5cv0

Structure of MMADHC dimer, PDB:5CV0

 

  • PF12822, created in release 25.0 and originally named DUF3816, has been renamed to ECF_trnsprt, since it contains proteins identified as the substrate-specific component of energy-coupling factor (ECF) transporters.

Please note that we may change the identifier for a family (e.g. DUF2217), but we never change the accession for a family (e.g. PF10265).

If you find any more DUFs that can be assigned a name based on function, or any other annotation updates, please get in touch with us (pfam-help@ebi.ac.uk).

 


Rfam 12.1 has been released

April 27, 2016

Rfam 12.1 announcement

We are happy to announce a new release of Rfam. Version 12.1, based on the same sequence dataset as Rfam 12.0, features over 20 new families, a new clan competing algorithm, a publicly accessible MySQL database, and many website fixes.

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Pfam 29.0 is now available

December 22, 2015

Pfam 29.0, our second release of 2015, contains 16295 entries and 559 clans. We have made some major changes to our underlying sequence database and the data that are displayed on the website, which we’ve outlined below. Full details can be found in our Nucleic Acids Research paper, which is available here. Read the rest of this entry »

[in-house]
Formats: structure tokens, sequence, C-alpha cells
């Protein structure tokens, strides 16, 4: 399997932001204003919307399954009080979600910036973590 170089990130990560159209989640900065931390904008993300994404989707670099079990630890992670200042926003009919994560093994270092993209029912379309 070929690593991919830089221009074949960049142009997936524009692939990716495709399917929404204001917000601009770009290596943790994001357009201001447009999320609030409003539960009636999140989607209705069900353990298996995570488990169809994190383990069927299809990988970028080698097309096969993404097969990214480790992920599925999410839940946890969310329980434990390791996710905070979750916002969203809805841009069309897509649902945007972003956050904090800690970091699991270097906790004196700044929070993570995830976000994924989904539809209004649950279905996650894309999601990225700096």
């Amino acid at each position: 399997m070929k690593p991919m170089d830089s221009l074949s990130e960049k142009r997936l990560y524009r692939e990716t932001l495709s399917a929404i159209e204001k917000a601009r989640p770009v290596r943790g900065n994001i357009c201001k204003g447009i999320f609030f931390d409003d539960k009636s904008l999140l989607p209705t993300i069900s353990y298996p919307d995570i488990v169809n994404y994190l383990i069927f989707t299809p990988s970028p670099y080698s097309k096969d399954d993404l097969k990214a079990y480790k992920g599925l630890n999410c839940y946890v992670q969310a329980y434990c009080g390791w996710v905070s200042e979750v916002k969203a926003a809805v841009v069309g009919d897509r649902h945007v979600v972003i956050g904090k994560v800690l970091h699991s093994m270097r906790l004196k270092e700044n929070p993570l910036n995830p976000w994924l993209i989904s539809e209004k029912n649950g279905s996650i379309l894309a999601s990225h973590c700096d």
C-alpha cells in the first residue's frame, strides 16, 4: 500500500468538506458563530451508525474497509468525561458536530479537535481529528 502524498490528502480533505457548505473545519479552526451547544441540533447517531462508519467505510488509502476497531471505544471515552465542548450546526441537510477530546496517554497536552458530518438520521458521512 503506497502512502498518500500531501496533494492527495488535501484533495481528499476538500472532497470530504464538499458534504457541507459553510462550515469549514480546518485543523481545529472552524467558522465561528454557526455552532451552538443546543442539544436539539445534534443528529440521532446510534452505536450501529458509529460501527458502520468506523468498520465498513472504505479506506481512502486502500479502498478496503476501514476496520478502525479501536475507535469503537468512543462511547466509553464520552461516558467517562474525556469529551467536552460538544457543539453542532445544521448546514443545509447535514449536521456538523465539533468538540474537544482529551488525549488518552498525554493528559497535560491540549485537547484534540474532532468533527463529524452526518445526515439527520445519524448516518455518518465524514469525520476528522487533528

Meet Dfam2.0

October 30, 2015

Dfam is growing up. This is the first major expansion of the database since it’s inception. We’ve added repeat families from four new organisms: mouse, zebrafish, fruit fly, and nematode. In total, this release includes 2,844 new familes ( 4,150 total ).

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The Rfam Track Hub is back

May 14, 2015

We are pleased to announce the return of the Rfam Track Hub for the UCSC Genome Browser. This hub is available on our ftp site. The hub prodives annotation for the most recent assemblies eight different species at present: Human (hg38), Mouse (mm10), C.elegans (ce10), Chicken (galGal4), C. intestinalis (ci2), Zebrafish (danRer7), Drosophila (dm6) and S. cerevisiae (sacCer3).